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Islets. 2012 Jul-Aug;4(4):284-95. doi: 10.4161/isl.21239. Epub 2012 Jul 1.

Blockade of both B7-H4 and CTLA-4 co-signaling pathways enhances mouse islet allograft survival.

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Department of Surgery, University of British Columbia, Vancouver, BC, Canada.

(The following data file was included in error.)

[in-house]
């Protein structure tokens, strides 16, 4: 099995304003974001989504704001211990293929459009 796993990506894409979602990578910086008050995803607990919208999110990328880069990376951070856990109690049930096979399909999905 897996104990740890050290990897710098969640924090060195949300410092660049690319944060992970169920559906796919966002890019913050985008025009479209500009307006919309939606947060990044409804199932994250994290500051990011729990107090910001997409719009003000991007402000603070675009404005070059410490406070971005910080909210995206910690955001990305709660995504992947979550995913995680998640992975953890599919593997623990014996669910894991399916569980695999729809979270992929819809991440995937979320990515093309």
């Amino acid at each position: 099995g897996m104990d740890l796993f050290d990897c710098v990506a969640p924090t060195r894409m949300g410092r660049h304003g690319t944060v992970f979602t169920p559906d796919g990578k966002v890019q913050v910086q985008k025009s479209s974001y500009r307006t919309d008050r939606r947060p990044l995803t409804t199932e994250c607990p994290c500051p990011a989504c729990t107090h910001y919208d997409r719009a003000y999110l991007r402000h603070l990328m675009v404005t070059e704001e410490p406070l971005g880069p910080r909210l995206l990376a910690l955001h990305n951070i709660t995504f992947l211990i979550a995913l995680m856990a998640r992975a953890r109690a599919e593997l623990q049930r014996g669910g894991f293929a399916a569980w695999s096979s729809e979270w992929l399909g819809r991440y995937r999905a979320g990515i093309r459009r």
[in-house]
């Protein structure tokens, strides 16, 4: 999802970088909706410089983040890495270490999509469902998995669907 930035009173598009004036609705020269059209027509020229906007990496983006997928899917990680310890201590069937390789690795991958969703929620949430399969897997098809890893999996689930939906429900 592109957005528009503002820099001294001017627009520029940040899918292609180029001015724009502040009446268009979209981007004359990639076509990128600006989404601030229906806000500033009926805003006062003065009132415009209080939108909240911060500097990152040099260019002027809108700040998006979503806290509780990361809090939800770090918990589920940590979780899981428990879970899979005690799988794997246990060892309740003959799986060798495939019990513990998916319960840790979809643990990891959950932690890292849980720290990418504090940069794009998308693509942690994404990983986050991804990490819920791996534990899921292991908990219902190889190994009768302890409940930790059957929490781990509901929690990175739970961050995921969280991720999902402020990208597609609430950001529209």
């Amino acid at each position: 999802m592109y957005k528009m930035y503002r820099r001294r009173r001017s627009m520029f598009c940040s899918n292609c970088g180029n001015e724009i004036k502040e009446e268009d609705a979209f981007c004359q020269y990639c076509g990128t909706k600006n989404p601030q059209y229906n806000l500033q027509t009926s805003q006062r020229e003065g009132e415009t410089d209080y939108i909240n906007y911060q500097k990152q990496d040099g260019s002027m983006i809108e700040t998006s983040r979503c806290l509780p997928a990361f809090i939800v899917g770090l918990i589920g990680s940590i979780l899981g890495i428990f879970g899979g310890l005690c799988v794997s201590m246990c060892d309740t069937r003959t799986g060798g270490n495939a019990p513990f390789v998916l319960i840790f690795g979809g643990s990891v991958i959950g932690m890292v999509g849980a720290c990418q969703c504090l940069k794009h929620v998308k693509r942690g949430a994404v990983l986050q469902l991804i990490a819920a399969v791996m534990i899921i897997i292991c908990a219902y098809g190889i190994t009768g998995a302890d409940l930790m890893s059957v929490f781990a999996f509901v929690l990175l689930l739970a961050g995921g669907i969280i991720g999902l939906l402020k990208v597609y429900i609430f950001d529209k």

Costimulation blockade is an effective way to prevent allograft rejection. In this study, we tested the efficacy of two negative co-signaling molecules in protecting islet allograft function. We used local expression of B7-H4 by adenoviral transduction of islets (Ad-B7-H4) and systemic administration of CTLA-4.Ig to investigate the outcomes of allograft survival. Five groups of streptozotocin-induced diabetic C57BL/6 mice received 400 islets each from BALB/c donors. The groups consisted of control (G1); CTLA-4.Ig (G2); Ad-LacZ (G3); Ad-B7-H4 (G4); and Ad-B7-H4 and CTLA-4.Ig combined (G5). G1 and G3 developed graft failure on average of two weeks. G2, G4 and G5 survived for 43.8 ± 34.8, 54.7 ± 31.2 and 77.8 ± 21.5 d, respectively. Activated T and B cells in the lymph nodes were significantly controlled by CTLA-4.Ig treatment. Significantly reduced infiltrates were also detected in the allografts of G2 compared with G1. By contrast, B7-H4 significantly inhibited Th1-associated IFN-gamma secretion in the early stage and increased Foxp3 (+) T cells in the long-term surviving allografts. Our study suggests that CTLA-4 and B7-H4 inhibit alloimmune responses through distinct mechanisms, and that combination therapy which activates two negative co-signaling pathways can further enhance islet allograft survival.

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